The modern Irish sports anthem 'Ireland's Call' begins with the words, "come the day and come the hour". In 1939, that call came with the outbreak of World War Two and many players made the move from the touchlines to the frontlines.
The Commonwealth War Graves Commission lists the deaths of 8 Irish rugby internationals during the Second World War. Of those, 2 had connections to Belfast, Co. Antrim.
Commander Charles Francis George Thomas Hallaran served in the Royal Navy. He died in a tragic accident while trying to rescue a fellow sailor on 21st March 1941. His grave is in Belfast City Cemetery.
Captain Robert Alexander served in the Royal Inniskilling Fusiliers. He died during the Allied invasion of Sicily on 19th July 1943. His grave is in the Catania War Cemetery, Sicily, Italy.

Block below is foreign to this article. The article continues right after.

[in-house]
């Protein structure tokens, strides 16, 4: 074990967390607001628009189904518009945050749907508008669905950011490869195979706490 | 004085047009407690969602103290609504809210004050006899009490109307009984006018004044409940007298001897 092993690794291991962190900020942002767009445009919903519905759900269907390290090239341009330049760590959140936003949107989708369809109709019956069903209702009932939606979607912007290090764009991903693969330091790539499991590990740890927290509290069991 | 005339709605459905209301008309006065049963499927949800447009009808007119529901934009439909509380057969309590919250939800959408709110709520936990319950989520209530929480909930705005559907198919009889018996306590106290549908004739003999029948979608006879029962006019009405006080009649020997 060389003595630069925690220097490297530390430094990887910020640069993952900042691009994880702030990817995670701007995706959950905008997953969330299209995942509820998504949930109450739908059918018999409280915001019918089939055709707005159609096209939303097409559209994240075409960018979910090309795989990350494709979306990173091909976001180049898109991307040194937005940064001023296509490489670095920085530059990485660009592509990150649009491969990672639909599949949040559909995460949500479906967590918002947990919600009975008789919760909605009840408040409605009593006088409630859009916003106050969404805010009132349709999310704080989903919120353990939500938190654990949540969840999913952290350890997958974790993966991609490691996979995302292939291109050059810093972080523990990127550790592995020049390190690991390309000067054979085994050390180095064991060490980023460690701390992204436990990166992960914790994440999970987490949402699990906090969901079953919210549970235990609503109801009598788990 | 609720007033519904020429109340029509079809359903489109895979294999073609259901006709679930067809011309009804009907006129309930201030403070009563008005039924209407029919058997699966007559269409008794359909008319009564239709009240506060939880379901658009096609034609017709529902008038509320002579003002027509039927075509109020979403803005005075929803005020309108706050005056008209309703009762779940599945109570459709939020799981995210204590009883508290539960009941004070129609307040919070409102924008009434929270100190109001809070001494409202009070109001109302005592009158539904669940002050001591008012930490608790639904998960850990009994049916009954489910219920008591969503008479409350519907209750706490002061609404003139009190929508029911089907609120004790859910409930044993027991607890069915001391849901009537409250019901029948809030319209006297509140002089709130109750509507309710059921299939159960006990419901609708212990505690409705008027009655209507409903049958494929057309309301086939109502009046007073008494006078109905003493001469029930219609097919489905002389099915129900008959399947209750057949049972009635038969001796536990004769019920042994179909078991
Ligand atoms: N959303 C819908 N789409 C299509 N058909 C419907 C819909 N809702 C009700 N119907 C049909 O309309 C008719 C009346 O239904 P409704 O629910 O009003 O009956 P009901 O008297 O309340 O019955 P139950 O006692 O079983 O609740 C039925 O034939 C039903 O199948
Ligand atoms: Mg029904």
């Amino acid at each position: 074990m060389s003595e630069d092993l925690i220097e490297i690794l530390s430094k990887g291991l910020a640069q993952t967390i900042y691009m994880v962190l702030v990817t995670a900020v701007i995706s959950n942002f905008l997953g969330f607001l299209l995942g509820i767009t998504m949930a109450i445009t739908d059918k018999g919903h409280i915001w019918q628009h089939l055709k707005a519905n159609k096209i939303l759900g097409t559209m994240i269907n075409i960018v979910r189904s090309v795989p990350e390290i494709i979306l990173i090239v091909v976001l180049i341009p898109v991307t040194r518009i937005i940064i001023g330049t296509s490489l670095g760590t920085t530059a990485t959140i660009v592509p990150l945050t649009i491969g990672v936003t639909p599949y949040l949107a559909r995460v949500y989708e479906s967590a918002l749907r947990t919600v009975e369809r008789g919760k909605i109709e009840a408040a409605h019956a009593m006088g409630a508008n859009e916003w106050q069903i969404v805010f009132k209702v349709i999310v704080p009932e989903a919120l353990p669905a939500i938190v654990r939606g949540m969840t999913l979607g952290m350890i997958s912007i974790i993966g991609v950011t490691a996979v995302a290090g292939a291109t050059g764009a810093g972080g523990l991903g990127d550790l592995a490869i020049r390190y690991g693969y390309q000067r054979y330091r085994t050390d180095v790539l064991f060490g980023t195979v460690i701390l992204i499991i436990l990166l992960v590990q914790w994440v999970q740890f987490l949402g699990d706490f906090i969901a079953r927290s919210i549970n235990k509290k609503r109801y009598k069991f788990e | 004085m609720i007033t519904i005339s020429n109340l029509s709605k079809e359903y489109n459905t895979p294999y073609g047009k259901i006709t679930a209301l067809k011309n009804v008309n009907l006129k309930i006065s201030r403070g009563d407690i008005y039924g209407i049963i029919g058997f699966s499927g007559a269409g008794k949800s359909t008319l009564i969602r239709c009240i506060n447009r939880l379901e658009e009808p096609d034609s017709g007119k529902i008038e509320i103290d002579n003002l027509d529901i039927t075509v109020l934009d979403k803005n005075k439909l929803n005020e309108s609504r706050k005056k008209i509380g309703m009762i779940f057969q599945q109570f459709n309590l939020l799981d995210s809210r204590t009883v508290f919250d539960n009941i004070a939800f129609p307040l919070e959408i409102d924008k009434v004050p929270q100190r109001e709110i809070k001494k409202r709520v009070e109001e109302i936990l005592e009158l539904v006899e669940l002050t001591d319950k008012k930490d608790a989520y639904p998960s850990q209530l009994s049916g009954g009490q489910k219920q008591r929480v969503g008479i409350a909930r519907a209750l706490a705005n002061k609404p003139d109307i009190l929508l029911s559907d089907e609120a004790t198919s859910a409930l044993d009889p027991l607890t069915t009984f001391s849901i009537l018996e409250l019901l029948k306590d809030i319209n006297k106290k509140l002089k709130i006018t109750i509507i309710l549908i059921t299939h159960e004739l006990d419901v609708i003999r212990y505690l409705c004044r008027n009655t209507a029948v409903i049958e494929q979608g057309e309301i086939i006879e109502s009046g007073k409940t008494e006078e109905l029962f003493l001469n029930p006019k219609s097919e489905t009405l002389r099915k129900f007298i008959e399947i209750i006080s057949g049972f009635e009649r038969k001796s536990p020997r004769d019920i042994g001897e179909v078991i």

Many other men made the move from the rugby field to the battlefield throughout wartime. One of the most infamous soldiers from the island was Robert Blair Mayne. Known as Paddy, his exploits with the British and Irish Lions were almost as legendary as his time as a founding member of the Special Air Service.
Back Row: 1. Dr. H Emerson (President Irish Rugby Football Union), 2. MJ Daly (Harlequins), 3. L McMahon (Blackrock College), 4. JWS Irwin (North of Ireland Football Club), 5. J Megaw (Richmond and Instonians), 6. RB Mayne (Queens University), 7. AH Bailey (University College Dublin), 8. DB O’Loughlin (University College Cork). Middle Row: 1. P Crowe (Blackrock College), 2. E Ryan (Dolphin), 3. GJ Morgan (C) (Clontarf), 4. S Walker (Instonians), 5. CRA Graves (Wanderers), 6. R Alexander (North of Ireland Football Club). Front Row: 1. GE Cromey (Queens University), 2. VJ Lyttle (Belfast Collegians and Bedford).
Captain Robert Alexander of the Royal Inniskilling Fusiliers died on 19th July 1943. The Irish Rugby and cricket international was fighting in Siciliy.
Charles Francis George Thomas Hallaran
Commander Charles Francis George Thomas Hallaran died on 21st March 1941. The Irish rugby international was serving on the Royal Navy's HMS Springbank.